Complete Requirements

big ten rules of writing requirements logo #5

You give your requirements to the engineering team, and they look complete.  The team builds your product, you launch it and the market soundly rejects it.  Why?  Because your requirements weren’t complete – they didn’t actually solve the problem that needed to be solved.

Complete Requirements – Revisiting

Going back almost four years, I wrote Writing Complete Requirements, as part of the Big Rules of Writing Requirements series.  That article centered on two key ideas of requirements completeness.

  • Data, not opinion, is the most important input into determining completeness.
  • There is no absolute way to determine the completeness of your requirements in advance.

Completeness is best measured by market acceptance, so technically you can’t know if your requirements were complete until your customers buy (or fail to buy) your product.  This doesn’t mean you should give up on this rule of requirements – you can still focus on, and improve, the completeness of your requirements.

Objective and Heuristic Assessment

picture of raven with a blue eye

Given a market problem and the associated requirements (which you can argue are actually the same thing), you can review those requirements to determine if they objectively appear to be complete.  This assessment is based on what you objectively know about your market (needs, opportunity costs, competitive alternatives, etc).  You can also apply heuristic, or logical analysis to identify gaps in the language of your requirements.

Objective assessment is the application of market knowledge (data) to determine if the nature of the problem is being addressed completely by your requirements.  A bird-feeding maven would know that the requirements for your bird feeder would be incomplete if they didn’t address the problem of squirrels stealing food from the birds.

Heuristic analysis is the identifications of logical omissions in your requirements, without the need to apply market insights.  A logician would know that the requirements for your bird feeder were incomplete if they didn’t address the need to refill an empty feeder.

When you’re writing requirements, you need to do both.  Heuristic analysis of your requirements will identify where your requirements do not fully solve the problems you already know about – an eCommerce checkout process without the ability to receive payment, for example.  Objective assessment will help you identify the problems that you overlooked but need to solve – the need to allow customers to have different billing and shipping addresses when placing an order online, for example.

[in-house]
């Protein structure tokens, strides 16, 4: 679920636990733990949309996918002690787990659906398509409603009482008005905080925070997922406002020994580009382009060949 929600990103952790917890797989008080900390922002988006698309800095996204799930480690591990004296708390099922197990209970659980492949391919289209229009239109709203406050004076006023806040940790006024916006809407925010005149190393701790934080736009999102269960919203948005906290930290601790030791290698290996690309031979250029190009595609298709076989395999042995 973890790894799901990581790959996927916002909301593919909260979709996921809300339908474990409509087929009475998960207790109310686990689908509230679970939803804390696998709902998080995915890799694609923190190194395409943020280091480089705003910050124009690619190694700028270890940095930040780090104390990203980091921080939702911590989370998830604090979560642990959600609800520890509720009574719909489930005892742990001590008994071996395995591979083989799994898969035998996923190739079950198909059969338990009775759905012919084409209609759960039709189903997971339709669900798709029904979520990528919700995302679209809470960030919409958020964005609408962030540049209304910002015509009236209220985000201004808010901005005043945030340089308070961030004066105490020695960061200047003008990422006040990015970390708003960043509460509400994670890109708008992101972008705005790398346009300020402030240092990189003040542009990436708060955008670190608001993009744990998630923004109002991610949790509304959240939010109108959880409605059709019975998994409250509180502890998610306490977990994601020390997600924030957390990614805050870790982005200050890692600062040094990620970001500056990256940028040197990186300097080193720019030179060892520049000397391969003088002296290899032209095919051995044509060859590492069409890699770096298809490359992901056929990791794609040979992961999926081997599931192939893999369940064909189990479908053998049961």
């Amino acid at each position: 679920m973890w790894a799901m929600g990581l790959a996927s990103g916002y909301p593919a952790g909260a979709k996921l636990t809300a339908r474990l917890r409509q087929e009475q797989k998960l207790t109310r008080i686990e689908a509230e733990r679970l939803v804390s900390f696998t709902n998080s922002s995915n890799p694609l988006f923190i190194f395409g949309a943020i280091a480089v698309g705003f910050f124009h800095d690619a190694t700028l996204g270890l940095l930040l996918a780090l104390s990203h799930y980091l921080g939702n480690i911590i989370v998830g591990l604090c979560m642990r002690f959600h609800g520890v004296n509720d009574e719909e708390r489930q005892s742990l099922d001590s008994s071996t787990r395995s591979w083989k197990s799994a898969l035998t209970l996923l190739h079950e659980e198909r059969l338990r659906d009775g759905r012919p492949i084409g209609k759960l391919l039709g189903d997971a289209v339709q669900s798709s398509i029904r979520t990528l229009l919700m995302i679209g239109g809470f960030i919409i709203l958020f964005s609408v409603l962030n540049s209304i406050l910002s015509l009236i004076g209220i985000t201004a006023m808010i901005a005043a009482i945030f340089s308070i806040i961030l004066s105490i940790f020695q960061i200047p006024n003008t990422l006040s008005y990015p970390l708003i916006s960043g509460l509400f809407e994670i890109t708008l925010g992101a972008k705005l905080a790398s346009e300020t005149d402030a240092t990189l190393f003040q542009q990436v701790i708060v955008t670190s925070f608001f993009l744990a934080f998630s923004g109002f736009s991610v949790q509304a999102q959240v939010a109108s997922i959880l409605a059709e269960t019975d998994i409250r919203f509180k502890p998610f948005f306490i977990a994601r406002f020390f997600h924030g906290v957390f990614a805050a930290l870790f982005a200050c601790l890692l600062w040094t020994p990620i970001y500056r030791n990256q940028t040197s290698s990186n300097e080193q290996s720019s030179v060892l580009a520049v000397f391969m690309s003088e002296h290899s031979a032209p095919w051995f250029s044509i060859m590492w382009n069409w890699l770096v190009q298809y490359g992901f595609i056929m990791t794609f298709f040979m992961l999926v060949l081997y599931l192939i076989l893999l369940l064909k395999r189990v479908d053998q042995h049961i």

Complete Requirements for Incomplete Solutions

image of worms on the table - illustrating a metaphor

Don’t confuse having complete requirements (a good thing) with completely solving a problem (not always a good thing).  In agile development, the idea of satisficing is key to scoping individual iterations.  The idea, simply put, is to solve enough of the problem, and not delay delivery (and value) until you can build a solution to the entire problem.  Because of the law of diminishing returns, for many market problems, there is little or no incremental value in solving the entire problem.  Those resources can be better applied to solving additional problems.

Kano analysis provides a framework for identifying which market problems must be completely solved, and which ones have a more is better characteristic.  In practice, more is better problems exhibit the law of diminishing returns, and should not be “completely” solved.

diminishing returns nature of real world features [larger image, or view the entire Kano analysis presentation]

Conclusion

Complete Requirements are requirements that

  • Identify all of the market problems that need to be solved and their nature (absolute vs. diminishing returns).
  • Are logically complete in their coverage / articulation of those market needs.

To objectively improve the completeness of your requirements, apply market data in an assessment of your requirements.  To heuristically improve the completeness of your requirements, look for logical inconsistencies and gaps in reasoning or coverage.

12 thoughts on “Complete Requirements

  1. The need for objective assessment is the best reason to desire a product manager with domain experience (to re-ignite that debate, consider jumping to the comment thread (starting at #8) on this article about product management certification ). The need for heuristic analysis, combined with the assumption that your product manager has access to people with domain expertise while learning it, is the best argument for not worrying about it.

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